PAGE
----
Waggle Dance Essay Research Paper Communication Among — страница 3

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whether the scout bee will dance the round dance or the waggle dance. They noticed that depending on the scenery, and the amount of flickering, the bees could be tricked into dancing the wrong dance. These findings fit in well with Frisch s hypothesis regarding the different dances being dependent on the distance. About fifteen years ago at the University of Wurzburg in Germany, Professors Michelsen and Kirchner began to try and prove whether the honeybees communicated through the actual dancing, or whether through the vibrations and noises that the dance caused. For their experiments they constructed robotic bees that were capable of imitating the waggle dance, as well as emitting the specific noises and vibrations. After observing the effects of the robotic bees on numerous bee

hives for five years, they observed, that if the robotic bee would just do the waggle dance without causing the vibrations, then the other worker bees would not leave to forage for the food. If the robotic bee only caused the vibrations and did not perform the waggle dance, then the worker bees would not forage for the food. However, if the robotic bee would perform the waggle dance as well as cause the vibrations, then the rest of the surrounding worker bees would leave and forage for the food. From these experiments, Michelsen and Kirchner concluded that the scout honeybees communicate with the other worker bees through a combination of actual dancing as well as through vibrations. Further experiments were done using the robotic bees in conjunction with Karl von Frisch s

experimental data , allowing scientists to accurately control which food source the worker bees would forage at. Although Karl von Frisch s theories on honeybee communication are widely accepted among the scientific community, there are many respected biologists and entomologists who do not agree with Frisch s theories. Many argue that although it appears that there is a direct connection between the scout bees dance and the recruitment of other worker bees to forage for food, there is not enough conclusive evidence that the dances contain as much information as Frisch ,and his successors, give credit for. It can be said, that the dances are just used in order to get the other worker bees attention, and the only communication is when the scout bee actually gives the other worker

bees a sample of the nectar. After receiving the nectar, the other worker bees leave the hive, and are able to locate the food source by following floral aromas. There are also many scientists who agree that honeybees do communicate through dance, but do not agree with Frisch s theory of the waggle dance. They believe that the honeybees communicate through different dances such as the DVAV dance and other vibration and spasmodic dances. Although it does appear that the honeybees may do these other dances as a form of communication, there is not enough experimental evidence to prove the significance of these other dances. In 1996, while conducting experiments with honeybees, a scientist named Tautz discovered that the location in the hive in which the waggle dance takes place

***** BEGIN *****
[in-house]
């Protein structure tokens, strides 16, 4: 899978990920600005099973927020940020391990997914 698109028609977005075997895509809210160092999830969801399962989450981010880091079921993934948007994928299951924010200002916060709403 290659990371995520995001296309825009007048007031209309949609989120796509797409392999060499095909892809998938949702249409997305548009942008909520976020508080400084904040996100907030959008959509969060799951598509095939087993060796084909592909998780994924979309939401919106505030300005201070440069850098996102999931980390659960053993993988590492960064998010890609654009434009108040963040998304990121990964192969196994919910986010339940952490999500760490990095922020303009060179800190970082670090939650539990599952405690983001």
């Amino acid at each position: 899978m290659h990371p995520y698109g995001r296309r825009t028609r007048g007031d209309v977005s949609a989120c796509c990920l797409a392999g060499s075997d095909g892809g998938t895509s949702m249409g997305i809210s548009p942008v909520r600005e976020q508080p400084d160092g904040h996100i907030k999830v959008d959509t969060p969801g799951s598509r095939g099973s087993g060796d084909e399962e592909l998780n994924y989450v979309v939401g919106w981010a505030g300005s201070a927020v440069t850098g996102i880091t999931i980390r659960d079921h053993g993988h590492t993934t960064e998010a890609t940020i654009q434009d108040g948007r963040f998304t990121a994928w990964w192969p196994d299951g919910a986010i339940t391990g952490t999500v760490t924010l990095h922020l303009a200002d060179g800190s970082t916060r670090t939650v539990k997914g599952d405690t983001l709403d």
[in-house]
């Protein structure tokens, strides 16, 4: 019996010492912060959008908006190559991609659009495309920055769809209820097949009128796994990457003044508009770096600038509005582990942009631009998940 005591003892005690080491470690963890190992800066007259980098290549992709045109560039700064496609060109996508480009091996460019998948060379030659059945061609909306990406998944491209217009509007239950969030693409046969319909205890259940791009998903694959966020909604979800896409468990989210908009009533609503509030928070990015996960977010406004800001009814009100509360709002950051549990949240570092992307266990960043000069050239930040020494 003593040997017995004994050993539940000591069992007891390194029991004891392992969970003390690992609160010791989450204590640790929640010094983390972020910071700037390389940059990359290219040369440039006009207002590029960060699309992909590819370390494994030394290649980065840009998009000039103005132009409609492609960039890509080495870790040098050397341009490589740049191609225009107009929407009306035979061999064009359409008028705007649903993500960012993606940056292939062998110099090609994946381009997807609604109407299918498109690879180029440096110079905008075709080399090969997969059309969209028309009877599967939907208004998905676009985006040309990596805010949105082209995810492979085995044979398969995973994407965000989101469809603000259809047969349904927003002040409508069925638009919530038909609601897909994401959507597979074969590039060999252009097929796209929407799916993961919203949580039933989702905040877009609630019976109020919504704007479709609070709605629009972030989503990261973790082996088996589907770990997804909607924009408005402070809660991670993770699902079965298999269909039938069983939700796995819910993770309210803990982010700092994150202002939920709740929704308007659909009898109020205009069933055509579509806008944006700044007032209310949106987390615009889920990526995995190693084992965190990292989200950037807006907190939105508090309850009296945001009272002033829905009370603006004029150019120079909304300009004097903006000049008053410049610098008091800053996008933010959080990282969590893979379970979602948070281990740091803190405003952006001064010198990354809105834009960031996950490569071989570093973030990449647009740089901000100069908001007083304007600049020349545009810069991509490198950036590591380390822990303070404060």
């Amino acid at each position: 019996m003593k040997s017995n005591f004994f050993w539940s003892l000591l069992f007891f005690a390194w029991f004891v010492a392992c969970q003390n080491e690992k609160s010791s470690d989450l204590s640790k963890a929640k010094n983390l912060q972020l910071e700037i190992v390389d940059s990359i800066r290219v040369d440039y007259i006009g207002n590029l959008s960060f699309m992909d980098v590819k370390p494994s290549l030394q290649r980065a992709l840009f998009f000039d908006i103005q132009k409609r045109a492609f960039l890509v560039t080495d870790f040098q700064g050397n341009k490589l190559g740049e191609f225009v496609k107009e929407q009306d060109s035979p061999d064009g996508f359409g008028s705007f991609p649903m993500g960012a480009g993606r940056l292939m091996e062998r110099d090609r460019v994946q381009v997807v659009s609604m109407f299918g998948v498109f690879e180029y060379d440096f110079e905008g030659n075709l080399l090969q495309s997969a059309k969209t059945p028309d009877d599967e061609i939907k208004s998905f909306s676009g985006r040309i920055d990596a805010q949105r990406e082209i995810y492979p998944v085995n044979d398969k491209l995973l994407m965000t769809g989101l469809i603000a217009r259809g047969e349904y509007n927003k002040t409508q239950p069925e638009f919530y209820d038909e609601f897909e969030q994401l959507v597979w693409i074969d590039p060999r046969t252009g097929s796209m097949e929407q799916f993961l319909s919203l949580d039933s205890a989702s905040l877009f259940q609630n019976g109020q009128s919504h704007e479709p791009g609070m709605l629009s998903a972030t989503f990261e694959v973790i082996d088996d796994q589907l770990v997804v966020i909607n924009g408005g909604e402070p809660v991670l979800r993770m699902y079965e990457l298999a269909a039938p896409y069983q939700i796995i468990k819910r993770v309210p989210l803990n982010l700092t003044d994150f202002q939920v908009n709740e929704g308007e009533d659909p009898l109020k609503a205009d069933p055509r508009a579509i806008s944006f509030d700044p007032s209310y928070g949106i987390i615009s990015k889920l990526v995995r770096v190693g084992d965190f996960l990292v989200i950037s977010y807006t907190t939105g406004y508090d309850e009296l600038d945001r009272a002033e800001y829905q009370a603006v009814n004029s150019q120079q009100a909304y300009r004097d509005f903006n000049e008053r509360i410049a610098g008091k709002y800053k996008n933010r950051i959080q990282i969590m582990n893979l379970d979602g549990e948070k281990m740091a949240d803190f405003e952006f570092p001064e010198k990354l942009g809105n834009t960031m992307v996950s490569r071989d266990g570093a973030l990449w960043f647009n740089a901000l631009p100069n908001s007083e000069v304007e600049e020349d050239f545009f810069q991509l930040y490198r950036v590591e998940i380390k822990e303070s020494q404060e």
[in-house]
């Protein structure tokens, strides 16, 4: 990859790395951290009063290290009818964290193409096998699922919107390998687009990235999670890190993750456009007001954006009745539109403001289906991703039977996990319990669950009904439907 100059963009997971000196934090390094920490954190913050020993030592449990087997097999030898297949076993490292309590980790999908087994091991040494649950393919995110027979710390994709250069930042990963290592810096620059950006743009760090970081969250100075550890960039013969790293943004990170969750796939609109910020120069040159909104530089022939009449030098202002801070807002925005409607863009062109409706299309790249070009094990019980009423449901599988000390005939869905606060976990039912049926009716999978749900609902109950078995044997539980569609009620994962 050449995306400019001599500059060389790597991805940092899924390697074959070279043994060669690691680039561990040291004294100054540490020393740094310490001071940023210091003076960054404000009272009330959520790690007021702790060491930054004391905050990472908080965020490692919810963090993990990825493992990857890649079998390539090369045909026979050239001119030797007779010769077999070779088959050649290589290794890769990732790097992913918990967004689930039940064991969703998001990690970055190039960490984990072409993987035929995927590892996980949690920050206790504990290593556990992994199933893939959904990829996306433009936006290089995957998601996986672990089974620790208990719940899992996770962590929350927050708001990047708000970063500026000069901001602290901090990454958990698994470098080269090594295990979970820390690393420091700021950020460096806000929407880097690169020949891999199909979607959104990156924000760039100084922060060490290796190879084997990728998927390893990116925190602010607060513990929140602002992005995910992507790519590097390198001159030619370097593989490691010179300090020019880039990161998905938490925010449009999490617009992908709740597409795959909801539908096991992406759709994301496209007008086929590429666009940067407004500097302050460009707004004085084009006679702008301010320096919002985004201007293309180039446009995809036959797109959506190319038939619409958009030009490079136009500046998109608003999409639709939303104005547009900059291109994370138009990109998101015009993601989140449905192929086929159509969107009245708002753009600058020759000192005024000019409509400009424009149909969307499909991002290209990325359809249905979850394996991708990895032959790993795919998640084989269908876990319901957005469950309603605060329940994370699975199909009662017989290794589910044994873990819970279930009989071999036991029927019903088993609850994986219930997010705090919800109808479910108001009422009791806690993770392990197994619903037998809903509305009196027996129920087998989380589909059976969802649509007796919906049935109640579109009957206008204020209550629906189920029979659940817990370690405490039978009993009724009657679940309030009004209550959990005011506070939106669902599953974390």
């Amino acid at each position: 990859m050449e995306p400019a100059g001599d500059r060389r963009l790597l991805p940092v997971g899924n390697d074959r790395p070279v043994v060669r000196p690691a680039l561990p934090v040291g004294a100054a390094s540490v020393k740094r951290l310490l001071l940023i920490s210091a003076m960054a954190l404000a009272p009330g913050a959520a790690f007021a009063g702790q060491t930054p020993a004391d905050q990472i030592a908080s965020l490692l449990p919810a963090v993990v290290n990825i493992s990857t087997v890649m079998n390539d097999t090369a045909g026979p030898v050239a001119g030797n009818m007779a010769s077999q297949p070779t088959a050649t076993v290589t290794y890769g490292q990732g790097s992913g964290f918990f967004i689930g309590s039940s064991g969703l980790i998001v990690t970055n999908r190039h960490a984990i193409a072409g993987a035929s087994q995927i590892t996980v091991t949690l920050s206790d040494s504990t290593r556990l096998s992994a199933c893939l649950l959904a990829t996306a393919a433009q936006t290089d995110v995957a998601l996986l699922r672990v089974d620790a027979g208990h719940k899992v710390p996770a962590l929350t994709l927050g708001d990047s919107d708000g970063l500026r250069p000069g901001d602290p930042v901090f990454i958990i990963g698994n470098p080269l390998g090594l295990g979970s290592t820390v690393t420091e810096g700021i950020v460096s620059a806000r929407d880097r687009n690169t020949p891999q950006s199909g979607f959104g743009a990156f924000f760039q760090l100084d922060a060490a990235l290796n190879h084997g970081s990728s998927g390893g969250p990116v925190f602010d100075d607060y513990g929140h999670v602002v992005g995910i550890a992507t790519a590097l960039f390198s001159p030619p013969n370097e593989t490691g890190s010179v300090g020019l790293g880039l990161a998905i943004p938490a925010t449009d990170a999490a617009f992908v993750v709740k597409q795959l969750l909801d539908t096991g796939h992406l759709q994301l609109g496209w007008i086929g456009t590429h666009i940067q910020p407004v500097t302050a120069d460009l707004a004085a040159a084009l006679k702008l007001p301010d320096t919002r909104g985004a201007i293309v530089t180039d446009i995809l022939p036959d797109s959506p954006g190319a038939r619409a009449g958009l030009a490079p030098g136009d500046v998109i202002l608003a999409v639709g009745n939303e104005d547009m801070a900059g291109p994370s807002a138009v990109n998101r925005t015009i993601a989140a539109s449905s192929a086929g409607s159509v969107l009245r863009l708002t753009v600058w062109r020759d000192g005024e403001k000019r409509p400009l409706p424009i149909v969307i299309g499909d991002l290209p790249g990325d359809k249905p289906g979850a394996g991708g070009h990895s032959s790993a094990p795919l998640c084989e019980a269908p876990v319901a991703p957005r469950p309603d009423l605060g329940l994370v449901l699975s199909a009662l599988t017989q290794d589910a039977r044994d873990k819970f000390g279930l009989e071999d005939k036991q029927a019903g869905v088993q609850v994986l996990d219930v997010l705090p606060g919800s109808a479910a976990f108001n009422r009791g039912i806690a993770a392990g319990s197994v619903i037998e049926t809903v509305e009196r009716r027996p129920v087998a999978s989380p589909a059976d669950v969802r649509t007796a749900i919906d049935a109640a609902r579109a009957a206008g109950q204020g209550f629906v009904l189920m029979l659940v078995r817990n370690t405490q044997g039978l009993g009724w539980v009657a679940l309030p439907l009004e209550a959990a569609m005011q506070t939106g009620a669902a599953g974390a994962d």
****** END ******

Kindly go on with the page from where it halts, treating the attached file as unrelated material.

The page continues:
directly relates to the number of other worker bees recruited to forage for the food. In a bee hive there are two types of honeycomb, open empty honeycomb cells and full capped honeycomb cell. Tautz noticed that if the scout bee performed the waggle dance on an empty cell, three times as many worker bees would leave the hive to forage food in comparison to the dance being performed on a capped cell. He theorized that this occurred because the empty cell transmitted the vibrations of the waggle dance better then the capped cells. This theory helped prove Michelsen and Kirchner s experimental evidence that vibrations are an important part to honeybee communication. There are many different theories as to how worker honeybees communicate. The most respected and proven theory being

Karl von Frisch s waggle dance. Frisch s theory, along with later experimental evidence by Wenner, Esch, Burns, Michelsen, Kirchner, and Tautz, shows that the scout honeybees communicate and recruit other worker honeybees to forage for food through specific dances. The dances contain information on the direction, distance, and type of food, and are conveyed through both the actual dancing as well as through vibrations. Many factors, such as outside scenery and the location in the hive where the dance is performed, effect the accuracy and success in conveying the necessary information to the other worker bees. Although not all scientists agree with this theory, it is the only conclusive attempt to understand honeybee communication that has been proven through many different